Every Monday to Saturday, The Dispatch brings to you a selection of Editorials from leading newspapers across the country.
Too many taxes
“GST council needs to reexamine indirect tax architecture, reduce exemptions and tax slabs,” read the editorial of The Indian Express. It further reads, “In yet another instance that underlines the continued complexity of the indirect tax regime in India, the Authority of Advance Ruling, Karnataka, has differentiated between a parota and a chapati for the purpose of levying of GST taxes. The authority has held that frozen (and preserved) parota, wheat and Malabar, sold in ambient and frozen form with a shelf life of three to seven days, is distinct from a khakhra or a chapati. The former will attract a GST rate of 18 per cent, while the latter is taxed at a lower rate of 5 per cent. In shifting to the GST architecture, the hope was that switching to fewer tax slabs would put to rest such problems of classification that had plagued the erstwhile indirect tax regime. But, as instances such as this one underline, in practice the new indirect tax regime has been neither as “good” nor as “simple” as was initially touted. The tax system continues to remain complex and complicated. And instead of the promise of “one country, one tax”, the country still has a plethora of tax rates,” read the full editorial here.
Moth and flame
“Sushant Singh Rajput managed not only to break big into the movies, but to achieve what all aspirants hanker after,” read the editorial of Indian Express. It further reads, “The siren call of showbiz is strong and it draws an endless stream of young hopefuls to it, like moth to flame, even when so few emerge on the other side. It becomes doubly difficult when you are a rank outsider. Sushant Singh Rajput, whose untimely death is being widely mourned, managed not only to break big into the movies, but to achieve what all aspirants hanker after: Fame, popularity, stardom,’ read the full editorial here.
Fear and trembling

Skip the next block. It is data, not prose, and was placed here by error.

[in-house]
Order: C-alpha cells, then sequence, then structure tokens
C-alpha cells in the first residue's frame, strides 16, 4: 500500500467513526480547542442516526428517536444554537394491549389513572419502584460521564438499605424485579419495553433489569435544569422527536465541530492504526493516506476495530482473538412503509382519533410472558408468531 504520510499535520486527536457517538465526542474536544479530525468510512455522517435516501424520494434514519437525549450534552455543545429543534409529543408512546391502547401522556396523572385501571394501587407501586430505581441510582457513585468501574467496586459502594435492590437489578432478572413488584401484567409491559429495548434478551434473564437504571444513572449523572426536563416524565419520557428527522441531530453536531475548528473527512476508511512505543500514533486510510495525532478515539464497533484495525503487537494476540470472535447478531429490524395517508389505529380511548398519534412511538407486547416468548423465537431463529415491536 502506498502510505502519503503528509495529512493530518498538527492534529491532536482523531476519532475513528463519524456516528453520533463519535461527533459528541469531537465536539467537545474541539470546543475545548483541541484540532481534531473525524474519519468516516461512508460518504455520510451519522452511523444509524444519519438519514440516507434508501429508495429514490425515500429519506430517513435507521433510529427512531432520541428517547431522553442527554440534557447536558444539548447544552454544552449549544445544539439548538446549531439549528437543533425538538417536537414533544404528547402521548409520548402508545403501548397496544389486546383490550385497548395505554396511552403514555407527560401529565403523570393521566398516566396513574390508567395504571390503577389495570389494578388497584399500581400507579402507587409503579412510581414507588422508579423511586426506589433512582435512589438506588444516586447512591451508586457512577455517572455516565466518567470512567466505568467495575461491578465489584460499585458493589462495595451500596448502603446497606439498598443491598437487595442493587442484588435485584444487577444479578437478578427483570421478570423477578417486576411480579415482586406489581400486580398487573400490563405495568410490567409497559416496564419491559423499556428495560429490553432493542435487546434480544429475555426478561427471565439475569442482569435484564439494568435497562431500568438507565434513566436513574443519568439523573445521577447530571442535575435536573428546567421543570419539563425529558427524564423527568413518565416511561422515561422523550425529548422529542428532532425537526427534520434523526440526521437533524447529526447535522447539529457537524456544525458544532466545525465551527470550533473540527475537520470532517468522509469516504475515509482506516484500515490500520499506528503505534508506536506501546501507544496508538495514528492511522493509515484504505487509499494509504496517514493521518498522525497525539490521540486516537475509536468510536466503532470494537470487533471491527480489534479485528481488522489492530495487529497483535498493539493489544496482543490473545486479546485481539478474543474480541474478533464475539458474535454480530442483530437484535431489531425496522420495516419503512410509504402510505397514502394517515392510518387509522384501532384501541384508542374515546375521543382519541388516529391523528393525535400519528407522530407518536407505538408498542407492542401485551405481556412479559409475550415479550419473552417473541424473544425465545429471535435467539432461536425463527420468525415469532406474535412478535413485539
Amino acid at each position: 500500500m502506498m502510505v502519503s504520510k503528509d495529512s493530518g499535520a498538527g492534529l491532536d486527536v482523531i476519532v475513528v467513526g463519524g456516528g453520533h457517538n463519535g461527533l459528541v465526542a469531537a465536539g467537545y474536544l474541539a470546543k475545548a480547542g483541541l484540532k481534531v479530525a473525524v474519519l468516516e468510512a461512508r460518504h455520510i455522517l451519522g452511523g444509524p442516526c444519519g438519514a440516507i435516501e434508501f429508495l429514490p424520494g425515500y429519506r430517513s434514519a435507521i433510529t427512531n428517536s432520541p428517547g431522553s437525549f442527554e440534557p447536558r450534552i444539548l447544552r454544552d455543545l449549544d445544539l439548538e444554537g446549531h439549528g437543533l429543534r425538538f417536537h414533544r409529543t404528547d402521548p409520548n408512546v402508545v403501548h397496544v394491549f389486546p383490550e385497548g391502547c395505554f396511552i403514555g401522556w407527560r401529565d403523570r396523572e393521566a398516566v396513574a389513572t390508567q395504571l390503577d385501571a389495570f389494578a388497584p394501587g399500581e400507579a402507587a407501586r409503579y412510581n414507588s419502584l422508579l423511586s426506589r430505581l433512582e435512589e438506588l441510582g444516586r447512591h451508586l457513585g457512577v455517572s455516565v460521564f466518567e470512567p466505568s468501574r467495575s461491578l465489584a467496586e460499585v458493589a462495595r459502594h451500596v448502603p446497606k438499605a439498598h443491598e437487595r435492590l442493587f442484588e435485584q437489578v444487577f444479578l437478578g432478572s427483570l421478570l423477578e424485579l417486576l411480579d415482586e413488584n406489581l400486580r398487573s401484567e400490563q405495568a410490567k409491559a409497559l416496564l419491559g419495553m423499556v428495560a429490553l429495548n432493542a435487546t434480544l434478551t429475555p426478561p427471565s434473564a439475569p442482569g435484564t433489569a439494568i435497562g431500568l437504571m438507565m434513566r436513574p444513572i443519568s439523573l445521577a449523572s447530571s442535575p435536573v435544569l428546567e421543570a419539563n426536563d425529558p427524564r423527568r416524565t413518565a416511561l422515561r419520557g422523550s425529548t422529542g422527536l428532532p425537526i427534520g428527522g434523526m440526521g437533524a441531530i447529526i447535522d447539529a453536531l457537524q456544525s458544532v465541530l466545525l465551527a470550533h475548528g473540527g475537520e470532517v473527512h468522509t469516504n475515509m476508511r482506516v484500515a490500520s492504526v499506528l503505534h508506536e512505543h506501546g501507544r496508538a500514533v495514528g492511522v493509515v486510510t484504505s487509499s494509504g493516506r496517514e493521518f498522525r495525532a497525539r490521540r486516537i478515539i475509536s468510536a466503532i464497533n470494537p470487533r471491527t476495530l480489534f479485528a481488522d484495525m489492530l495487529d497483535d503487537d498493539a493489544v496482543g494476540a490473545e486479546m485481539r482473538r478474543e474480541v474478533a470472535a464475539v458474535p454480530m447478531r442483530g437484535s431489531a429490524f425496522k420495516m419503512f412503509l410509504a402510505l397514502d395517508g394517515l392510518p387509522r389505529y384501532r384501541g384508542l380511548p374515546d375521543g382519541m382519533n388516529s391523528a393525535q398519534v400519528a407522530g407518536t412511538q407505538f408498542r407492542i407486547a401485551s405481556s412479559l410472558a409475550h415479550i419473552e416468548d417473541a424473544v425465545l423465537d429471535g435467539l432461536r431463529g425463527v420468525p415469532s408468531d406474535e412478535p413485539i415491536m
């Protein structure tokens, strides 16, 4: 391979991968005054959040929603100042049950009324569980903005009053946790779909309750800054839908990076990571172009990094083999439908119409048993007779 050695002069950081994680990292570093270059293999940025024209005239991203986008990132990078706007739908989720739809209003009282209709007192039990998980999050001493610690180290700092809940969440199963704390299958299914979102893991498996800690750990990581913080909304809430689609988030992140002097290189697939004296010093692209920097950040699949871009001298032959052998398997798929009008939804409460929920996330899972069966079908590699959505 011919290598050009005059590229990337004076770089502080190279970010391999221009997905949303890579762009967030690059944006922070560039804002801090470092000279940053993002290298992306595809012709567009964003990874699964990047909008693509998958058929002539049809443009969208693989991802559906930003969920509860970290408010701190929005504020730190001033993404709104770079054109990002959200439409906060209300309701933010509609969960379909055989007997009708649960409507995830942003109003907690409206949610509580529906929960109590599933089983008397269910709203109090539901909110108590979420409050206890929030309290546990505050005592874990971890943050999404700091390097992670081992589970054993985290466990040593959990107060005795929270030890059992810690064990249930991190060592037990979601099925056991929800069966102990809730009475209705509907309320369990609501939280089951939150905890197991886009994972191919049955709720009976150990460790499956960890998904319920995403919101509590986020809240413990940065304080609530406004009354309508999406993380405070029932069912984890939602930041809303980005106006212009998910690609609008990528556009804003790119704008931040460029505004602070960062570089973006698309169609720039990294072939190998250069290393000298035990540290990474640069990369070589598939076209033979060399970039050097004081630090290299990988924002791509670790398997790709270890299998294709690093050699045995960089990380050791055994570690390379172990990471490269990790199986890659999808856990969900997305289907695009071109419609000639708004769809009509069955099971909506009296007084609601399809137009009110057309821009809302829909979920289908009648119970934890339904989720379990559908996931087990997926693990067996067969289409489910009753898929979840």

“Sushant Singh Rajput’s tragedy speaks to the wider mental health challenge of Covid times,” reads the editorial of The Times of India. It further reads, “Governments and other institutions the world over are intensely focused on saving our bodies from Covid-19. While the virus is most brutal to the lungs it is known to extensively damage other vital organs and bodily systems too. But beyond the physical threat, this virus together with the containment strategies it compels has also caused deep hurt to our ineffable inner selves. Call it soul or hearts and minds. So, as much as the shocking suicide of young Sushant Singh Rajput is a completely individual act, it speaks to the wider mental health challenge of these pandemic times,” read the full editorial here.
Talk the talk
“Russia – India – China virtual meet offers a platform,” read the editorial of The Tribune. It further reads,” India’s relations with its northern neighbours are on a downswing. With China’s expansionist encroachment and Nepal’s cartographic aggression, Indian diplomats now face new challenges. Defence Minister Rajnath Singh’s assertion that the country is trying to resolve the conflict with China through talks is a welcome reaffirmation of the diplomatic process. It is also a step to cool down the overtly nationalistic jingoism that has the potential of steering the discourse towards a non-tenable position,” read the full editorial here